November 16th, 2015
Today we’re releasing Mobiledoc Kit 0.6.0.
Previously, we’ve used the name Content-Kit Editor to describe this package. As we implemented the goals laid out in the post Content-Kit: Programmatic Editing, it became clear the codebase was diverging from being an editor in the sense that most users would expect it to be. For example, it no longer sports a toolbar or much UI.
Renaming the editor project “Mobiledoc Kit” achieves two goals:
- The new name ties this package closer to the Mobiledoc format, which we think is the most significant differentiator of our efforts.
- By naming the project a “kit”, we open the door to editors being implemented on top of Mobiledoc Kit. For example, we’re also releasing Ember Mobiledoc Editor 0.2.0 today. This editor has the toolbar and UX features you would expect from something calling itself an editor.
This release also coincides with the first large-scale rollout of Mobiledoc at Bustle’s new website Romper. Over 750 articles have been published, and dozens more a day are being written with a CMS based on Ember Mobiledoc Editor.
Since 0.4.0 in August, Mobiledoc and the kit have introduced several notable improvements. Let’s take a look.Continue reading →
September 25th, 2015
Torii is an authentication library for Ember.js. Much of the motivation behind Torii is introduced in this blog post from last summer. Unlike the popular Devise gem for Rails, Torii attempts to do little by default. Instead, it focuses on providing useful primitives and a conventional authentication lifecycle.
Over the past year Torii has grown popular. We’ve started to learn what patterns work across many apps and which ones should be avoided.
Torii 0.6.0, with amazing help from many contributors, formalizes several of these best practices into features. These include:
- OAuth 2.0 state support, securing applications from CSRF attack
toriiand the opt-in
sessionsupport as Ember services
- Adding a test helper for stubbing session state
- Introducing support for flagging routes as “authenticated” in Ember’s router DSL
Lastly we’ve worked quite hard to ensure Torii 0.6.0 is still compatible with Ember.js 1.12, and supports all versions up to the current 2.1 betas without raising deprecations. This makes Torii 0.6.x a good version to use when migrating to Ember 2.x.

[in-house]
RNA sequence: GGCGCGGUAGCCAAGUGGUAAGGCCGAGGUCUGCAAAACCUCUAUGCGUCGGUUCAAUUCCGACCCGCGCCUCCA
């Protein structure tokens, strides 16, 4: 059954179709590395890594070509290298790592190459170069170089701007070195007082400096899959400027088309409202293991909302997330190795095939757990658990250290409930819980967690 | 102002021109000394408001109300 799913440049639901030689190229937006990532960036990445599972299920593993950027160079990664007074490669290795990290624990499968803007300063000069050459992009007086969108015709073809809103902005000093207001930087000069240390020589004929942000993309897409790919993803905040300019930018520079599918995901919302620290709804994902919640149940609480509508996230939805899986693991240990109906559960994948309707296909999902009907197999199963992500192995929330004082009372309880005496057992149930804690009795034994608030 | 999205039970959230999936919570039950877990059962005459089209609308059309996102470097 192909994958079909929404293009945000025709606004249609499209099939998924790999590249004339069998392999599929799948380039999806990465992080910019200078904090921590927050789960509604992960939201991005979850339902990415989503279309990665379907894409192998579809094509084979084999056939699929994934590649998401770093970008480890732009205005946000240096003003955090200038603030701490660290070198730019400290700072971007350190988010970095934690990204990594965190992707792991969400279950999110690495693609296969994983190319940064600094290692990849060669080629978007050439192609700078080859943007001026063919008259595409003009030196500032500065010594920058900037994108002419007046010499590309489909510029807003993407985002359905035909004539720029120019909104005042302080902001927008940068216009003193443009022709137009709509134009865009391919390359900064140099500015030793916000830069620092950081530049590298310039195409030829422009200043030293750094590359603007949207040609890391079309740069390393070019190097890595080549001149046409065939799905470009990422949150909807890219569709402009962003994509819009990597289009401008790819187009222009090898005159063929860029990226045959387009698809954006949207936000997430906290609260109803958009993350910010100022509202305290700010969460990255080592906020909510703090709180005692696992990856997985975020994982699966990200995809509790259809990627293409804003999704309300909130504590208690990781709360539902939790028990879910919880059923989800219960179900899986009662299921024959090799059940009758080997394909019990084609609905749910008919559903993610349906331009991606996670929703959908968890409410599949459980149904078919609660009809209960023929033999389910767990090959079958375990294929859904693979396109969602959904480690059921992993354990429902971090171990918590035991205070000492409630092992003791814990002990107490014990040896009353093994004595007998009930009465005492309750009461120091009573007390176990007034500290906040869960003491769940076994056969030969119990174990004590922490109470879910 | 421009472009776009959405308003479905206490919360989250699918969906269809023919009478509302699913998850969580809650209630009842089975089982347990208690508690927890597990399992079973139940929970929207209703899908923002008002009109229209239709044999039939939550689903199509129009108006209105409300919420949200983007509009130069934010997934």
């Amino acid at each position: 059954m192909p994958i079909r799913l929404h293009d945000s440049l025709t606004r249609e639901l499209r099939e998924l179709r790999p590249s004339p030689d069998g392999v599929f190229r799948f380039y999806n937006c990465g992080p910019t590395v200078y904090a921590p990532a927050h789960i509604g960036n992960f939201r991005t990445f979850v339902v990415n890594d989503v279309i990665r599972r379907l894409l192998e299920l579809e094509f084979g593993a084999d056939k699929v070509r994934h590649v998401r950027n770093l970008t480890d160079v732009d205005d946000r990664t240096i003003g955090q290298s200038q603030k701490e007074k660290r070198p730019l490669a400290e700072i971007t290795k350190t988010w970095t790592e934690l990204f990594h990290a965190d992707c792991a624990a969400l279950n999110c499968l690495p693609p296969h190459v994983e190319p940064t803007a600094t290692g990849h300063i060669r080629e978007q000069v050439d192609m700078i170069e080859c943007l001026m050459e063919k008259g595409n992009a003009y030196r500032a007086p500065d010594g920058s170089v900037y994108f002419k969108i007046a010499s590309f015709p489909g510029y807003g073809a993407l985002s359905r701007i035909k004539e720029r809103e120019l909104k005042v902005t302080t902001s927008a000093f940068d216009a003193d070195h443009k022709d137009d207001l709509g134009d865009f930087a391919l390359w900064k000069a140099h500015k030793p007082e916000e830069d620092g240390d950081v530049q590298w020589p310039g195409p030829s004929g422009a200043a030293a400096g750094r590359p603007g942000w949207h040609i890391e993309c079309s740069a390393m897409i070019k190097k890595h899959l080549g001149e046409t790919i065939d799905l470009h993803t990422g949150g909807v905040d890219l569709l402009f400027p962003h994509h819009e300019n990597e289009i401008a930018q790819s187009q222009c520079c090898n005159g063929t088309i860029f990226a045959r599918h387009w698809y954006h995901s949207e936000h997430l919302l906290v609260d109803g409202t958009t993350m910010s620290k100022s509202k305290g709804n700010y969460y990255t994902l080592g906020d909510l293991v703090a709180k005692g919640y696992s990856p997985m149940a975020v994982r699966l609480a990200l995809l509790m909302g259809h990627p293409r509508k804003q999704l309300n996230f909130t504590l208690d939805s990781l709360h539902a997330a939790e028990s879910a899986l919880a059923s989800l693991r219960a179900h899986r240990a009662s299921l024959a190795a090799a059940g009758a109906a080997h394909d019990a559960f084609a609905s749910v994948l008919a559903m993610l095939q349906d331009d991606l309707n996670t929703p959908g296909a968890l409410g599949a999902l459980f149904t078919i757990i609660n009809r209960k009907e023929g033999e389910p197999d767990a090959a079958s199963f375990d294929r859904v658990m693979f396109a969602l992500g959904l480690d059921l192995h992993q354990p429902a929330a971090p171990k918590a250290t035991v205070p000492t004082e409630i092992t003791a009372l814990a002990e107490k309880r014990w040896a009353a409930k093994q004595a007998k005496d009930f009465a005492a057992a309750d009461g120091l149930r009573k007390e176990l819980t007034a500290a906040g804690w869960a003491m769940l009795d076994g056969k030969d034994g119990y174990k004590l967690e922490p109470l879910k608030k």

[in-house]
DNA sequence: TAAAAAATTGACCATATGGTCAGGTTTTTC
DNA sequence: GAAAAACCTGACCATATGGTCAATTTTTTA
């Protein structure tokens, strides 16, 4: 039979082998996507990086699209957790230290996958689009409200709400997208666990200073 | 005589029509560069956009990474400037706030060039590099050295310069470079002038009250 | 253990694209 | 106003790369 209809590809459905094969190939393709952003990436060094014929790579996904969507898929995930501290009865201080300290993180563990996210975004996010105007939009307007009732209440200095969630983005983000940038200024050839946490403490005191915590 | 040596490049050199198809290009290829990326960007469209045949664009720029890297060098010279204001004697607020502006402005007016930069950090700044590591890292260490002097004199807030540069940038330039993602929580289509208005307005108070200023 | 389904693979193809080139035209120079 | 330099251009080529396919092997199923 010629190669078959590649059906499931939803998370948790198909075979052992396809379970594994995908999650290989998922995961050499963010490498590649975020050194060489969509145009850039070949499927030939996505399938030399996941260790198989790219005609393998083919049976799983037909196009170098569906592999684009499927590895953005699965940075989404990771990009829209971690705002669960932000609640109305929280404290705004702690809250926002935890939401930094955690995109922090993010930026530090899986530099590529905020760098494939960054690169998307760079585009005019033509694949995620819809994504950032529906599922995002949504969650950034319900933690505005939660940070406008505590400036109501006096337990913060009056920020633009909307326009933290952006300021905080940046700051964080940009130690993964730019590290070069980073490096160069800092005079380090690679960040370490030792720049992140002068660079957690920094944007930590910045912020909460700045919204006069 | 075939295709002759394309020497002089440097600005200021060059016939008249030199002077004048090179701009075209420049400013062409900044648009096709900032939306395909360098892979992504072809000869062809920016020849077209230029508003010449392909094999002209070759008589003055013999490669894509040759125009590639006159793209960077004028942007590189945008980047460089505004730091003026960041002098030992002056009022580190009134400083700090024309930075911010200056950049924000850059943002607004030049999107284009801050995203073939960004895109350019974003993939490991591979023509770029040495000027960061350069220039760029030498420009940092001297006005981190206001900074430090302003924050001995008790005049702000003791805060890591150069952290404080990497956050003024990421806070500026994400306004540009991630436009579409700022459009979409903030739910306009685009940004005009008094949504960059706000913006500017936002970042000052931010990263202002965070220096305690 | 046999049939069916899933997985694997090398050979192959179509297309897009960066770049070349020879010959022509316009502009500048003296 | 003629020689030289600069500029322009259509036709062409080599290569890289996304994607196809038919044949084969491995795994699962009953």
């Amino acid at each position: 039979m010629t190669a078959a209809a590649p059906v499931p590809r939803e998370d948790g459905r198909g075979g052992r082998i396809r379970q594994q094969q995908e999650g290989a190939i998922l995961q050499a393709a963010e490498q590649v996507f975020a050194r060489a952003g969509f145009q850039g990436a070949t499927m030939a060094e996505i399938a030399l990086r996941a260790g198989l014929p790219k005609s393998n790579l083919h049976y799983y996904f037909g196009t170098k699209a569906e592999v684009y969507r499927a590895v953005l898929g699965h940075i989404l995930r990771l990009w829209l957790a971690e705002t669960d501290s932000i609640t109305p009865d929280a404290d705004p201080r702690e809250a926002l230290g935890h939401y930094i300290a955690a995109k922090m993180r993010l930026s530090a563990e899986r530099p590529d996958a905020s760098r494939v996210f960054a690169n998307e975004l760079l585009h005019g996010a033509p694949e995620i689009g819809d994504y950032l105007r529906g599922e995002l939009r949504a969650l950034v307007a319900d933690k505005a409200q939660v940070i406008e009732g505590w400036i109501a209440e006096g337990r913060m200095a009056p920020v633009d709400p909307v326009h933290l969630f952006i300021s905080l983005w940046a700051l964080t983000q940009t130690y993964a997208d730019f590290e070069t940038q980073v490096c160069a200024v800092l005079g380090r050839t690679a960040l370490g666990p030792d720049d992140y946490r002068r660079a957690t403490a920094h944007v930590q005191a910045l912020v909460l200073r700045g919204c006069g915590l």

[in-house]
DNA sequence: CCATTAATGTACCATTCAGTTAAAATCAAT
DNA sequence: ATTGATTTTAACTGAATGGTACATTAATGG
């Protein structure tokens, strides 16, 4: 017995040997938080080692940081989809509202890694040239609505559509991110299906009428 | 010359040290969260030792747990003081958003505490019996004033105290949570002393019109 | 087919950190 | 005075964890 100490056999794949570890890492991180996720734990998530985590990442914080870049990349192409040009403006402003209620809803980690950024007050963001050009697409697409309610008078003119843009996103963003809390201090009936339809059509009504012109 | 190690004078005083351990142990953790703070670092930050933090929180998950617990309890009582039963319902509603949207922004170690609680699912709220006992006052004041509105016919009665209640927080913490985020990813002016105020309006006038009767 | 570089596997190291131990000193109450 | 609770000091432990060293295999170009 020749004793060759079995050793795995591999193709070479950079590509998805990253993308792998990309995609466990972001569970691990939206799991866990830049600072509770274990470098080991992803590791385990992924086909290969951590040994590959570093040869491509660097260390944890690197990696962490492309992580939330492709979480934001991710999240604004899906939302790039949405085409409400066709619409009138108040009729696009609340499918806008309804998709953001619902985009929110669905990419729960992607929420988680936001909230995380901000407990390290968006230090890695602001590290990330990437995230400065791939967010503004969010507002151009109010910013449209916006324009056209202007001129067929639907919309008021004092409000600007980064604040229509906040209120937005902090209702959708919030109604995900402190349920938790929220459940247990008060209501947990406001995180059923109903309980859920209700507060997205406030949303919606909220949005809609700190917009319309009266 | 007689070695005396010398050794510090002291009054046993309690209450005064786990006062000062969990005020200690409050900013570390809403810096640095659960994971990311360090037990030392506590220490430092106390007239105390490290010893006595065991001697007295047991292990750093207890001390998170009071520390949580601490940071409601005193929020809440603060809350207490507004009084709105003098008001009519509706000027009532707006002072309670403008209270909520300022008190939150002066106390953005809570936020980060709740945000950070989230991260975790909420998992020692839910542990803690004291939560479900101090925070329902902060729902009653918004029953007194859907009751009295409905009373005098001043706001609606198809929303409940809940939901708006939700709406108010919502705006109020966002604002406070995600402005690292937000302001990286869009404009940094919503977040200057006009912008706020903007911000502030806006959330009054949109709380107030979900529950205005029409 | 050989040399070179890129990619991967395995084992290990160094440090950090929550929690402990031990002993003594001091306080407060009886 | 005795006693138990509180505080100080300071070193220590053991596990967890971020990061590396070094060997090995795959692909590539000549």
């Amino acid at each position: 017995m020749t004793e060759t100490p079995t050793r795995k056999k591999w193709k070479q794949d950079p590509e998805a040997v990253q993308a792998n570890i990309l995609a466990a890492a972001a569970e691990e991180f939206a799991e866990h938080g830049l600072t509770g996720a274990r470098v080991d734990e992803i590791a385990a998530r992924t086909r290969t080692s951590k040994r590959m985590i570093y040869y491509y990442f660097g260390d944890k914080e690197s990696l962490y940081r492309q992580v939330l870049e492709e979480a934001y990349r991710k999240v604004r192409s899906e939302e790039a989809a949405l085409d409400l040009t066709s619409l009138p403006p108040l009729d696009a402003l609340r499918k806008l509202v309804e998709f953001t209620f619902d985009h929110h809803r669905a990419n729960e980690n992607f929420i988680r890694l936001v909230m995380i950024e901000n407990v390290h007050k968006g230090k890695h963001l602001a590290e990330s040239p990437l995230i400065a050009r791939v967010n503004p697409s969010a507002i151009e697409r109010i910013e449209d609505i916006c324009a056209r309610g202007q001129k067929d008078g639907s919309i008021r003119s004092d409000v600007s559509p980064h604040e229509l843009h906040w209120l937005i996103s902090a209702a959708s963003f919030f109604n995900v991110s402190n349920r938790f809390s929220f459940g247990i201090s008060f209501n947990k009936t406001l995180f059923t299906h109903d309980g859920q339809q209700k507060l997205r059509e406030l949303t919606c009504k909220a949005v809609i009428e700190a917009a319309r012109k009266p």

In Torii 0.7.0 we’re aiming to ship two big changes: Porting Torii into a traditional Ember-CLI addon (this will likely mean the removal of Torii’s “globals” mode support), and an iframe flow the provides an alternative to the popups we use for OAuth today.
But let’s take a look at these 0.6.0 features in detail.Continue reading →
August 25th, 2015
Last month, I blogged about the initial release of Content-Kit. Content-Kit is a WYSIWYG editing library for the web, built with Bustle Labs. Instead of saving edited posts as HTML, Content-Kit saves posts as an easy-to-render Mobiledoc format. Since that post, we’ve been talking to some other parties interested in our early alpha-quality work.
Some of the feedback we got from developers looking into Content-Kit is:
- The content they publish includes rich fragments that can take advantage of Mobiledoc’s cards API. This is often more important to them than real-time editing, for instance.
- Their previous experiences with the quirks of Content Editable have made them eager to explore other alternatives.
- They demand customization of the UI. Not only of button style and placement, but of inline experiences. One use-case was to allow Markdown-ish content entry (using
**to start bold markup), another was to display a drop-down of user handles when
- At times, they want to limit how and what a user can edit in a post.
Our original suspicion was that Content-Kit needed to ship with an out-of-the-box ready-to-use UI in order to gain adoption. After these discussions it is clear no users are particularly excited about a stock user-interface, and most are very excited about increased programmatic control over the editor.
This marks a slight change in direction for Content-Kit. We plan to port much of the existing Content-Kit interface to an Ember Addon. Content-Kit itself should slowly lose UI features, and gain APIs for programmatic editing of a post.
Last week we started working with these new assumptions, and began fleshing out APIs. Let’s take a look.Continue reading →
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